An Open Casting Call for “Reservation Dogs” Brings Thousands to Audition. An open casting call for the upcoming season of “Reservation Dogs” brought thousands of Indigenous people to audition at the Park Elementary School in Tulsa, Oklahoma on Saturday. The production hasn’t had an open casting call since the first season, where it found several Indigenous talents who had no previous acting experience prior to Reservation Dogs. Distance didn’t deter many as people traveled from all over Indian Country to audition for a role. Vehicle license plates were from many Tribes in Oklahoma, but also out of state such as Minnesota, North Dakota, Texas, and New Mexico. Entire families reported that they made an event out of the opportunity to audition.
Data infrastructure and tribal sovereignty could help break down barriers for Native Americans to build wealth. For centuries, Indigenous communities in the United States have faced devastating poverty. American Indians and Alaska Natives today experience the highest rate of poverty, at 25 percent, of any major racial or ethnic group in the United States. The current economic hardships faced by AIAN communities can be traced back to centuries of colonization and discriminatory policies, such as the Homestead Act of 1862, which took land and resources away from Indigenous tribes. Data on the economic state of American Indians and Alaska Natives across the country is limited, however, making it difficult for researchers and policymakers alike to assess the needs of individual tribes and communities. Additionally, while those living on and off reservation lands may experience similar socioeconomic disparities, they differ when it comes to the barriers they face to building wealth.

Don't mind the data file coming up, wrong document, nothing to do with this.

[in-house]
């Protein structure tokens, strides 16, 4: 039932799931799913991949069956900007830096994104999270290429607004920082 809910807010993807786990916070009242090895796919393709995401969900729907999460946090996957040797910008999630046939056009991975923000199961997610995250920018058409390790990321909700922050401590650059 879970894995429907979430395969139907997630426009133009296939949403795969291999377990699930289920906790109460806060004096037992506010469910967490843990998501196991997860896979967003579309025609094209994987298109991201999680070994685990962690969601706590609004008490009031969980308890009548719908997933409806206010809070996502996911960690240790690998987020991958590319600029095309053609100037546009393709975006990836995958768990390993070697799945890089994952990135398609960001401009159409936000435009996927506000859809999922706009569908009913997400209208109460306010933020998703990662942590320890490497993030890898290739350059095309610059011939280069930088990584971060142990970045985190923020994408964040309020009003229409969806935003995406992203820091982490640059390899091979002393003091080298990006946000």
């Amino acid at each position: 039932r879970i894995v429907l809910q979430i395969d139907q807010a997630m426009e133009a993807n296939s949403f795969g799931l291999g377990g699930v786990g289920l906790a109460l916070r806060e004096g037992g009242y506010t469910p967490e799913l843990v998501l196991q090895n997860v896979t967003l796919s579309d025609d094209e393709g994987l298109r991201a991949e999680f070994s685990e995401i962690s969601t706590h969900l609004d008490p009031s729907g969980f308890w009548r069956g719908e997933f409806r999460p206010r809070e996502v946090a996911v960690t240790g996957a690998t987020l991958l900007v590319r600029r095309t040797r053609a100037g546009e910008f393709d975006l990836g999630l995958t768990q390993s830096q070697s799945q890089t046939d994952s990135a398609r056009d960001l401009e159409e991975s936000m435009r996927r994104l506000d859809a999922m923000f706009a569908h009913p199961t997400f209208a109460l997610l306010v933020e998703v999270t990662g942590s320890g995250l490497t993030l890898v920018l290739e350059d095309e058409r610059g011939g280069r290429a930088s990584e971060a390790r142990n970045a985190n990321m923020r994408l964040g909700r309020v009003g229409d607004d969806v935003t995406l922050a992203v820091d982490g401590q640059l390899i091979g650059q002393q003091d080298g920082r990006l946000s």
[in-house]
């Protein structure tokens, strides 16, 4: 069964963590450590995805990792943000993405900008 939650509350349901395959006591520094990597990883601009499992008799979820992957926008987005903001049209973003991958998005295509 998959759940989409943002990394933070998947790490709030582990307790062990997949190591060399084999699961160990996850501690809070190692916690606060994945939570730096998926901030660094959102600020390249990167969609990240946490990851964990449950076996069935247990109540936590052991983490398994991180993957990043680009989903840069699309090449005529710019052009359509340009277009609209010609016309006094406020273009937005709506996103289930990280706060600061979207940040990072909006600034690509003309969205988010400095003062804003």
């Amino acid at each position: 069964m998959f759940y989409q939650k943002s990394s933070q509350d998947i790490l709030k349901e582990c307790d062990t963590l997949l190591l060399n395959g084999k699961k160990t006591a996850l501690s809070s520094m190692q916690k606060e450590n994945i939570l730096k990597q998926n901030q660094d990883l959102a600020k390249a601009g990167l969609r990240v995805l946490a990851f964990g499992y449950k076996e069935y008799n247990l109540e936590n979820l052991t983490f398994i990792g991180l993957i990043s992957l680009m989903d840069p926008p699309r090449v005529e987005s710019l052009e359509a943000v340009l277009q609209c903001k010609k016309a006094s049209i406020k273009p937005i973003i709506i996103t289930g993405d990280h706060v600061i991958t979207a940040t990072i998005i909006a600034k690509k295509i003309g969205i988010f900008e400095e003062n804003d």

Those are your headlines at this hour. I’m Colette Keith in the KIPI News center.